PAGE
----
Bandhan is using this grant to experiment with implementing THP in new types of communities, modifying the program for urban and peri-urban areas in Kolkata and running a pilot cohort of 55 women. This evolution will allow them to serve a new demographic of women in need: avoiding exploitation, escaping violence, and meeting basic survival needs is much harder for the extreme poor when they migrate from rural areas to big cities or smaller towns.

▲ Photo by Hemerson Coelho on Unsplash.

1 / 4

Eliminating lead poisoning

A $5.5m grant from a Founders Pledge member is saving millions of children from the damaging effects of lead exposure

1 / 4
The high cost of lead

People have used lead for millennia; while contributing to human development, it’s wreaked havoc on our health. It’s highly toxic, never fully disappears, and no amount is safe in the body. Exposure is a global problem, but most dangerous for children. When not fatal, it can severely impair cognition, physical development, and future financial wellbeing. Countries began passing legislation and bans in the past century, but little to no regulation or monitoring is in place in lower- and middle-income countries (LMICs). The World Health Organization reports that 1 in 3 children in LMICs are poisoned with lead, and estimates that exposure has an economic cost of $1 trillion.

1 / 4
Removing the sources of exposure

The Lead Exposure Elimination Project (LEEP) has been our top recommendation to tackle this problem since 2022. They’ve started with lead paint, which is unregulated in 55% of countries. LEEP advocates for better laws to control the use of lead paint, assists manufacturers to switch to lead-free paint, and monitors results. LEEP can prevent one child’s exposure to lead for about $1.66. They’ve secured government commitments to regulate lead paint in nine countries in Africa and South Asia so far.

1 / 4
Accelerating progress to protect more children

This grant is funding a large-scale expansion of LEEP’s work. It allows them to begin working in 22 additional countries for five years, continue ensuring compliance in existing countries, and explore regulating other sources of lead. We estimate the grant, by helping reduce exposure, will boost the IQ of 3.3 million children.

▲ Photo from Taimaka.

1 / 4

Reducing childhood malnutrition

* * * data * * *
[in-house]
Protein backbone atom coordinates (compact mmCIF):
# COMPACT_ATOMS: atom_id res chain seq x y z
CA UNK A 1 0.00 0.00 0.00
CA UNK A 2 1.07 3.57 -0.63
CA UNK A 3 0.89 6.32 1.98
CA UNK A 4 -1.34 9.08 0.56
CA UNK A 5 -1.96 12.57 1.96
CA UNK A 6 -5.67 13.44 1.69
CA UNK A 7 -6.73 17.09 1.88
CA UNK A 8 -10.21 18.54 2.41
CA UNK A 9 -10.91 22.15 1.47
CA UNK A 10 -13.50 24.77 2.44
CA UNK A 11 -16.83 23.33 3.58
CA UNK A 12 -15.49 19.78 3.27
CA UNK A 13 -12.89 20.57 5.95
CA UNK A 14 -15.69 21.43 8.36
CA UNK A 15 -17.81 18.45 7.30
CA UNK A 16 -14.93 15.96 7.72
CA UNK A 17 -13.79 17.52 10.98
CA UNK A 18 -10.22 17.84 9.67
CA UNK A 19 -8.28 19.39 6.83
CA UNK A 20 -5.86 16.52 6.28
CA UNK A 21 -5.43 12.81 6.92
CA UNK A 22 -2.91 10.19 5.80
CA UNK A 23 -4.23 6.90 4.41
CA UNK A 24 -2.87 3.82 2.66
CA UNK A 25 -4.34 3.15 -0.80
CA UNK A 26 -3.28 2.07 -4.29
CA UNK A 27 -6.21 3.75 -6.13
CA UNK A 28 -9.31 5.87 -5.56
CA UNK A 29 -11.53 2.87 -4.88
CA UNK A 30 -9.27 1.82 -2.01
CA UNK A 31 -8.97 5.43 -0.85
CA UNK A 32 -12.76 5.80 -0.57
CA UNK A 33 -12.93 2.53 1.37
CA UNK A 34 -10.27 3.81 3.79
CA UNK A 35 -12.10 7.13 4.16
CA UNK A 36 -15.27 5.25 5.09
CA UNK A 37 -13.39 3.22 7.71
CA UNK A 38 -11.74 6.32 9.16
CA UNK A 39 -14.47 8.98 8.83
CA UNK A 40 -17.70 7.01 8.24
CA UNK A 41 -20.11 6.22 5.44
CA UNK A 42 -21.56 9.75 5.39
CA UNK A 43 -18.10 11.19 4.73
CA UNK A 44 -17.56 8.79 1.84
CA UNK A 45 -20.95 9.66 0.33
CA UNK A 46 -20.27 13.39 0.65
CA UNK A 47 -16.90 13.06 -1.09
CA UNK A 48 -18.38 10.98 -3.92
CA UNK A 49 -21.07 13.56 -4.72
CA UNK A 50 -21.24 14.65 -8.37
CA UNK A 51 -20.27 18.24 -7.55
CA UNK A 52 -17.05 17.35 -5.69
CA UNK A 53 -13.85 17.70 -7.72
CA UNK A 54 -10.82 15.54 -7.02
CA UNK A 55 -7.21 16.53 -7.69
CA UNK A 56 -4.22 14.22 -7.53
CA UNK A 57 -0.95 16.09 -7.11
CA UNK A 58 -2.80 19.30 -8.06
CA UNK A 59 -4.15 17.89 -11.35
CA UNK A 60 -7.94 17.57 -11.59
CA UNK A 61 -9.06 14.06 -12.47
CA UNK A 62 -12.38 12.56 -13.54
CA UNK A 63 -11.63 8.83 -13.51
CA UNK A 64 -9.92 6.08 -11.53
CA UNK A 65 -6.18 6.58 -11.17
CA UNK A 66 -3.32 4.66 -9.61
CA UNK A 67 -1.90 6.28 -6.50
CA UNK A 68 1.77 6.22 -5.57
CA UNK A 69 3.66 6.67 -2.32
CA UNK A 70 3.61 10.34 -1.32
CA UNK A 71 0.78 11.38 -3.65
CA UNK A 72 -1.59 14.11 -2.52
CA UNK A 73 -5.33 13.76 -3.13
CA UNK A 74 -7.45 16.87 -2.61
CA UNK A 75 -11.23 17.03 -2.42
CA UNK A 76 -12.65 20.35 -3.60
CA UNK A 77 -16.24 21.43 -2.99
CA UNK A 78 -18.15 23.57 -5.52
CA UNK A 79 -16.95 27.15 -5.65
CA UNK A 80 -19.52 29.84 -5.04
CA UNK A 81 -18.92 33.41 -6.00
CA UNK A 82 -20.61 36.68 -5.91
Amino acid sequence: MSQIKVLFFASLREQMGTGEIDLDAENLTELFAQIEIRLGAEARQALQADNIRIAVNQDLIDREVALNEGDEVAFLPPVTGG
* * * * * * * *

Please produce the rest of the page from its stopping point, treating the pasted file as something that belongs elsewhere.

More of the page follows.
$283k in grants from Founders Pledge members and the Global Health & Development Fund is saving the lives of children in Nigeria

1 / 4
Millions of children suffer from undernutrition

Malnutrition in childhood can have lasting consequences, including impaired cognitive and physical development, and a higher risk of disease and poor health. In 2022, it’s estimated that 149 million children under five were stunted (too short for their age) as a result of chronic or recurrent undernutrition, and 45 million were wasted (too thin for their height) as a result of recent or severe weight loss. According to the World Health Organization, nearly half of all deaths among under-fives are linked to undernutrition.

1 / 4
Innovating holistic treatment

Taimaka runs a Community Management of Acute Malnutrition (CMAM) program in Nigeria. They treat moderate and severe malnutrition through a range of solutions – from screening and weekly food rations, to medications, immunizations, nutrition counseling, and hospitalization. They work in a region not covered by other operators, where mortality from malnutrition is high. They regularly trial modifications to their program to make malnutrition treatment better, cheaper, or simpler. Studies report recovery in 53-82% of CMAM participants.

1 / 4
Increasing capacity to treat more children

Founders Pledge’s community and the Global Health & Development Fund coordinated to quickly fill a time-sensitive funding gap, allowing Taimaka to scale up their work. They’re expanding their treatment capacity by 67%, which means they can treat an extra 2,000 children in Gombe state in 2024.

▲ Photo from Imagine Worldwide.

1 / 4

Increasing access to quality education

A $1.15m grant from a Founders Pledge member is improving Malawi’s education system

1 / 4
Poor infrastructure limits education

Half of the world’s children cannot read with comprehension after primary school. Schools in lower-income countries face extra hurdles. In 2019-20, it’s estimated that 25% of schools lacked adequate electricity, drinking water, and basic sanitation, while 50% lacked internet access. In Malawi, due to overcrowding and lack of resources, only 10% of children reach reading proficiency by age 10.

1 / 4
Delivering a proven program

Imagine Worldwide (IW) provides , including tablets, solar panels, and teacher training. Each tablet is used by up to eight students per day and does not require internet access or electricity. To date, IW has served nearly 350,000 students across over 640 program sites in seven countries. Their program generates some of the largest and most rigorously evaluated learning gains of any we’ve evaluated. Multiple randomized controlled trials have consistently shown through onebillion. We estimate IW’s work is about three times as cost-effective at improving learning outcomes as providing preschool in lower-income countries.

1 / 4
Reaching more children

This grant is scaling up their Malawi program, allowing IW to reach all children in grades 1 to 4 and serve more than 75,000 children. We’re confident this can be done sustainably, as 250,000 children have already participated in the program over the past eight years. This comes at an important time, as a successful expansion in Malawi will enable IW to scale up their pilot programs in surrounding countries.